And in a three-for-three victory for transgender persons, Tyler Titus, a clinical psychologist and a Democrat, won one of four open seats on the Erie, Pennsylvania School Board Tuesday evening, the first openly transgender person ever elected to public office in the Quaker state.

Virginia now has a Democratic governor, as does New Jersey, where Phil Murphy beat out Chris Christie's Lieutenant Governor, Kim Guadagno, in what proved to be a comfortable win for the Democrats. And Philadelphia's new Democratic district attorney, Larry Krasner, has been called the "most progressive, reform-minded District Attorney of any major city in America."

Democratic Party volunteer openingly celebrating victory on Tuesday evening

Anyone who believes in equality among all genders, ethnicities, and social and economic classes, witnessed a great many wins for progressives across the United States on Tuesday evening, where (for instance) two black, Democratic Lieutenant Governors — Virginia's Justin Fairfax and New Jersey's Sheila Oliver — were elected. Fairfax is a member of Planned Parenthood of Metropolitan Washington's Board of Directors and has defended women's reproductive rights in the past. Oliver has vowed to invest more in affordable housing, higher education and new industries. "Democrats are going from zero to two black lieutenant governors tonight," Washington Post reporter Dave Weigel tweeted out on Tuesday evening.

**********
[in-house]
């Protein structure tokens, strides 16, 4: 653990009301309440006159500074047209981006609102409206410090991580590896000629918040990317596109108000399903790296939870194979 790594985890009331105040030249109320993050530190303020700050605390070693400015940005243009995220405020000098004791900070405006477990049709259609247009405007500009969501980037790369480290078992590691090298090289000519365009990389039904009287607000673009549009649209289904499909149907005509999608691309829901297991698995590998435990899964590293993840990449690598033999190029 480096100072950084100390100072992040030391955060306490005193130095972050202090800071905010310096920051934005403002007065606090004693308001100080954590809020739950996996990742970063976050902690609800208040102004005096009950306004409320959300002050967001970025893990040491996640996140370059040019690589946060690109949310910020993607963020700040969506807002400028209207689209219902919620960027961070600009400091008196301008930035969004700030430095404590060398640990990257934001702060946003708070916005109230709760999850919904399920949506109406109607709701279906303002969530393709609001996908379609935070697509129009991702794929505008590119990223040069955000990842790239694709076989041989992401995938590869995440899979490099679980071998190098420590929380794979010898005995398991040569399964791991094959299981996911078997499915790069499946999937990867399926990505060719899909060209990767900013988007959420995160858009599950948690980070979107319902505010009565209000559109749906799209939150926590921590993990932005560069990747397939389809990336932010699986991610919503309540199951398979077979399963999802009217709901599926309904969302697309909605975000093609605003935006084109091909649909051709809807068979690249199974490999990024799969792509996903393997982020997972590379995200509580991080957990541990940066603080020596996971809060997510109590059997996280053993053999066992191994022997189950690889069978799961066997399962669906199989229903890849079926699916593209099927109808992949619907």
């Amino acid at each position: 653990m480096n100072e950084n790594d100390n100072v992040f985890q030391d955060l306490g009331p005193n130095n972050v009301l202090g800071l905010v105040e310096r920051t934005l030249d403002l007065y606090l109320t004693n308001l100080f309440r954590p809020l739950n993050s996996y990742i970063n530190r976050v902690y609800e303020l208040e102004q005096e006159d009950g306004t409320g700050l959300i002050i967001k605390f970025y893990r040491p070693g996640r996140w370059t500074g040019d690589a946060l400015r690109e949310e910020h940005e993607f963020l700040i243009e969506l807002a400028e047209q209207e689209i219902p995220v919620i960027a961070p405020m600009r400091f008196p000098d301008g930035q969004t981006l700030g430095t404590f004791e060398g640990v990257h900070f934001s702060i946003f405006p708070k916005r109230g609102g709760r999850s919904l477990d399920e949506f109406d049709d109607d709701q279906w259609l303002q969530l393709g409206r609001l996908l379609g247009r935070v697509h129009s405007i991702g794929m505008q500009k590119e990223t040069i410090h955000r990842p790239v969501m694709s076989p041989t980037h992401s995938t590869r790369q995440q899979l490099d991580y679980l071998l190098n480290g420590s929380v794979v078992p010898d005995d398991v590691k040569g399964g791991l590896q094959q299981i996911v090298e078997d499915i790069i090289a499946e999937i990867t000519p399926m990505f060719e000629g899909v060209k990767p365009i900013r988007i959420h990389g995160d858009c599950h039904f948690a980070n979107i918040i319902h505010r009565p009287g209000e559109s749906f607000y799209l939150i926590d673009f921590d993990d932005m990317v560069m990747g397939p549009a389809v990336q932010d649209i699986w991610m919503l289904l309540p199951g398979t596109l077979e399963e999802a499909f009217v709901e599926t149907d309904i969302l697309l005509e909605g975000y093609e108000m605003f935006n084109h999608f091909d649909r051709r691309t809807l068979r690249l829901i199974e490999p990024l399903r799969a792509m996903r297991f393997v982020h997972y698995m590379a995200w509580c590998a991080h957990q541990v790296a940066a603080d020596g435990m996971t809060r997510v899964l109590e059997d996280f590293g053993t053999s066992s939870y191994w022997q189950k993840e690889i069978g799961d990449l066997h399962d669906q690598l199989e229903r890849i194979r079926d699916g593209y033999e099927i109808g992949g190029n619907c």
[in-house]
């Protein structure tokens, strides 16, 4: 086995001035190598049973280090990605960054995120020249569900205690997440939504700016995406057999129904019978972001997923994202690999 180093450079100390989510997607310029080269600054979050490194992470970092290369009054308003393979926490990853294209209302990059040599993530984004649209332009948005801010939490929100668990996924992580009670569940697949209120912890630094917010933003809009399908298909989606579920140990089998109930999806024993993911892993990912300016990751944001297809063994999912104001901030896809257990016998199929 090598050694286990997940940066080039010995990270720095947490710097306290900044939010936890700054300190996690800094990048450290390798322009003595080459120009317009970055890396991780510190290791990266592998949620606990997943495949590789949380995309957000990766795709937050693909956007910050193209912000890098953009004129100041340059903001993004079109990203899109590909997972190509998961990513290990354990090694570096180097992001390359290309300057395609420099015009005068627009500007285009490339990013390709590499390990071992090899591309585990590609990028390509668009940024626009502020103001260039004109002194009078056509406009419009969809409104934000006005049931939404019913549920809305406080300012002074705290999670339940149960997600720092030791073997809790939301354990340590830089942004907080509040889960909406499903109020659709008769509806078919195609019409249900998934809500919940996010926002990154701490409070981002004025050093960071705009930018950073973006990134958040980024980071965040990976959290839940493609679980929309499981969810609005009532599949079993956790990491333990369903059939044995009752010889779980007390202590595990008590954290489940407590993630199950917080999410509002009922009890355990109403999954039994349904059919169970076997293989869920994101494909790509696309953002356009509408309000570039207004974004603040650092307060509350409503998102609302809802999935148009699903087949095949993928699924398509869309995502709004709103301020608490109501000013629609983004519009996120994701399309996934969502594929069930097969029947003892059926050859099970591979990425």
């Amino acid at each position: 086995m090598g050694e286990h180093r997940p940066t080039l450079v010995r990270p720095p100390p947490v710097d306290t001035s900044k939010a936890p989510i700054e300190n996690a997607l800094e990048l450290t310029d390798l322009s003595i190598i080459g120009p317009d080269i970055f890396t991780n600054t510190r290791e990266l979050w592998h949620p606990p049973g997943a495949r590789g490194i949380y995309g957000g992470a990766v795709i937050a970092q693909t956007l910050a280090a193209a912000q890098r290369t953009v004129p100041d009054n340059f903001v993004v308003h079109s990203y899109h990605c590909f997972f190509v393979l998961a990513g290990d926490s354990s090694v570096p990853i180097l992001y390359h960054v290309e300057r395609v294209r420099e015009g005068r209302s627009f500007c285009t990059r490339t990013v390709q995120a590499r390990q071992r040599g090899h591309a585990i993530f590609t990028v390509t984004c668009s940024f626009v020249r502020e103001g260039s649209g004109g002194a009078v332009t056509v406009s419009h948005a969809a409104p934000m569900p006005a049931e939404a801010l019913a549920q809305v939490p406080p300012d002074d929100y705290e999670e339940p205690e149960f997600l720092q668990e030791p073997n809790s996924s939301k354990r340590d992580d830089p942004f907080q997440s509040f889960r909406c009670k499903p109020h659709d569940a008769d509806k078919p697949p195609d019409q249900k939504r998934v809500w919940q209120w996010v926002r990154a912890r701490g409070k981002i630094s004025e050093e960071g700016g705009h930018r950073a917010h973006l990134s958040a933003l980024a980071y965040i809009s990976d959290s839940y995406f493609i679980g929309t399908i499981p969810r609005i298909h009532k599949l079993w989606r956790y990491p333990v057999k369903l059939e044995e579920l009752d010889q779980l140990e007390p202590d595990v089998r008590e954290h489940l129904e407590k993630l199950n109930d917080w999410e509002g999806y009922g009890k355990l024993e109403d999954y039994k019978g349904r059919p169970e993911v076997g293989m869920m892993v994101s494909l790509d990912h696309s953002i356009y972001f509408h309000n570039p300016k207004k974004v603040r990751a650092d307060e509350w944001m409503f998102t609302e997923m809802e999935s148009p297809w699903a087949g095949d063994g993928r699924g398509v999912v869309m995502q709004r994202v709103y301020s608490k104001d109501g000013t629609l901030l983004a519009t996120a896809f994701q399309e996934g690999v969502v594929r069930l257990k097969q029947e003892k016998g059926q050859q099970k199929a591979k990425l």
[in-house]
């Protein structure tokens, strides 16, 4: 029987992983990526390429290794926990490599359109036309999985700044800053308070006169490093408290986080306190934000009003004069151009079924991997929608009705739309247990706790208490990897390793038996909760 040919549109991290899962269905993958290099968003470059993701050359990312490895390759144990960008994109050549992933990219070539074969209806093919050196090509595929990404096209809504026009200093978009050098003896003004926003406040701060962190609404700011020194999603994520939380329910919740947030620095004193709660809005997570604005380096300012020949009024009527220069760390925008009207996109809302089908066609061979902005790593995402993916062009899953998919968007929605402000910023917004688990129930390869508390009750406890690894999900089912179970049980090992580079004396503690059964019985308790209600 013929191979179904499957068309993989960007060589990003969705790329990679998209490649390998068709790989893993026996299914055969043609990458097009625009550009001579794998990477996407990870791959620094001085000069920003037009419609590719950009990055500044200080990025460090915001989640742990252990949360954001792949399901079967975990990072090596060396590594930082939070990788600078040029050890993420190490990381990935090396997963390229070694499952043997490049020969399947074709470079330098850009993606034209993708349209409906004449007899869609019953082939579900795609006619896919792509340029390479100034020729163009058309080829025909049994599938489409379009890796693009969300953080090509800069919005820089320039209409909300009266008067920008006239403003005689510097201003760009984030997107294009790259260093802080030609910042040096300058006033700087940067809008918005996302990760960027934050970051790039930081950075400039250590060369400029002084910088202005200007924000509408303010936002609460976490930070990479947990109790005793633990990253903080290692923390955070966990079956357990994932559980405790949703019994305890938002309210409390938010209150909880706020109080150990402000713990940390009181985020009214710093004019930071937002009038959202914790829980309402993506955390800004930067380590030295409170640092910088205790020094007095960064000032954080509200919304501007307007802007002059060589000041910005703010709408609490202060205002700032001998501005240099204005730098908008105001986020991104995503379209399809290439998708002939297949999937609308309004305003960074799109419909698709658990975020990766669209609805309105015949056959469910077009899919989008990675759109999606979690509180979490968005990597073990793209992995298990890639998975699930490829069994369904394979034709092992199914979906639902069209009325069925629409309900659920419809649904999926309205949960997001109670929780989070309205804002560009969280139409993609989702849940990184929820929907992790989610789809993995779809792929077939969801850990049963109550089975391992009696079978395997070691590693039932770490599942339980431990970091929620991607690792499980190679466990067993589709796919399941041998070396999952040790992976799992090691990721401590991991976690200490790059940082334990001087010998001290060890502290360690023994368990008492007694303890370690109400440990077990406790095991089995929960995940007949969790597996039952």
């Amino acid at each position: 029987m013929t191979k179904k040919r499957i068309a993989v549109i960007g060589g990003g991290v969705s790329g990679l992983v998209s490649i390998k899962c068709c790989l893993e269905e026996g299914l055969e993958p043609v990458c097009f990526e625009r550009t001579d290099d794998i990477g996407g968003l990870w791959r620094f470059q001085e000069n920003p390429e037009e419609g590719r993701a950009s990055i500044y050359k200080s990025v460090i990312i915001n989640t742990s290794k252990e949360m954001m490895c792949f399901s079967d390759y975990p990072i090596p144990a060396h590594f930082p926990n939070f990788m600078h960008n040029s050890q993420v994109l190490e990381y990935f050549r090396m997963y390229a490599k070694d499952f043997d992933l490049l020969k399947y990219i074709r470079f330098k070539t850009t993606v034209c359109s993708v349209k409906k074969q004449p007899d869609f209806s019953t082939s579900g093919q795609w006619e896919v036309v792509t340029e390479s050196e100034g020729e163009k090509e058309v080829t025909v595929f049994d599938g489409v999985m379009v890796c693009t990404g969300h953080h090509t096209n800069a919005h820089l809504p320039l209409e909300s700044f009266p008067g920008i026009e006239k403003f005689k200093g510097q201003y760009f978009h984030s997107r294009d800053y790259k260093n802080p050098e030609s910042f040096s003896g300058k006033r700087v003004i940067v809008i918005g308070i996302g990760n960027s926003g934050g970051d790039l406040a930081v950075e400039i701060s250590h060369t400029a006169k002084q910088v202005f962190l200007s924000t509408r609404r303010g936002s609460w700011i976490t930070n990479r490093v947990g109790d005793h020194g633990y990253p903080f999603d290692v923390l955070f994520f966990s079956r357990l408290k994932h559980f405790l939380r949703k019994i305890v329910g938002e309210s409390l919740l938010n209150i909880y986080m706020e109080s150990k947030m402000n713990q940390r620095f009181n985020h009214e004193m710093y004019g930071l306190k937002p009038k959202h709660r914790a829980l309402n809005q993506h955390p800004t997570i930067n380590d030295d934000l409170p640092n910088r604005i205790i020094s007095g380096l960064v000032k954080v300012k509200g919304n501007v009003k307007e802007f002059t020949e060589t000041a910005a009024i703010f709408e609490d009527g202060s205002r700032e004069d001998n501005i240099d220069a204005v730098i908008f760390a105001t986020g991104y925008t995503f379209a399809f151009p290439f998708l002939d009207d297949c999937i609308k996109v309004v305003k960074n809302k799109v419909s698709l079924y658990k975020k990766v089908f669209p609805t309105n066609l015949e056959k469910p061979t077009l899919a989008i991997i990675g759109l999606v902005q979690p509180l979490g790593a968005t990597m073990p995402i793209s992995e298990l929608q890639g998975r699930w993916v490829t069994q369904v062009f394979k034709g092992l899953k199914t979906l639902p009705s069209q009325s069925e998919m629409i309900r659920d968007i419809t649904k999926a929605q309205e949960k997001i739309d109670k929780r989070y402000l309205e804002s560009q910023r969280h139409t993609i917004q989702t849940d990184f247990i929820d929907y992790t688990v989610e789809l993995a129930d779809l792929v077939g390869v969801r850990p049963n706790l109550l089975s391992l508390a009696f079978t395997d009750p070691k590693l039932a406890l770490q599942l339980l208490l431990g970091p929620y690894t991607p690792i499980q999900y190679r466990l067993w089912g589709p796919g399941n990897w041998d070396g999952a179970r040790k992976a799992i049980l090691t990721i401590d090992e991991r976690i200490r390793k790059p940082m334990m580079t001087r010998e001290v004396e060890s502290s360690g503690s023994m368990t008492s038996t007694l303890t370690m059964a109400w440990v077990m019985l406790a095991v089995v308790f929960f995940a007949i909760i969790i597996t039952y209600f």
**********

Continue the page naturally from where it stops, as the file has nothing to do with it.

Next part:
In other United States Tuesday night election news ...

  • The victory of Democratic governors in Virginia and New Jersey will bring an end to Republican gerrymandering in those two states;

  • Maine voters approved a ballot measure on Tuesday to allow many more low-income residents to qualify for Medicaid coverage under the Affordable Care Act. The vote was a rebuke of Gov. Paul LePage, a Republican who has repeatedly vetoed legislation to expand Medicaid. At least 80,000 additional Maine residents will become eligible for Medicaid as a result of the referendum;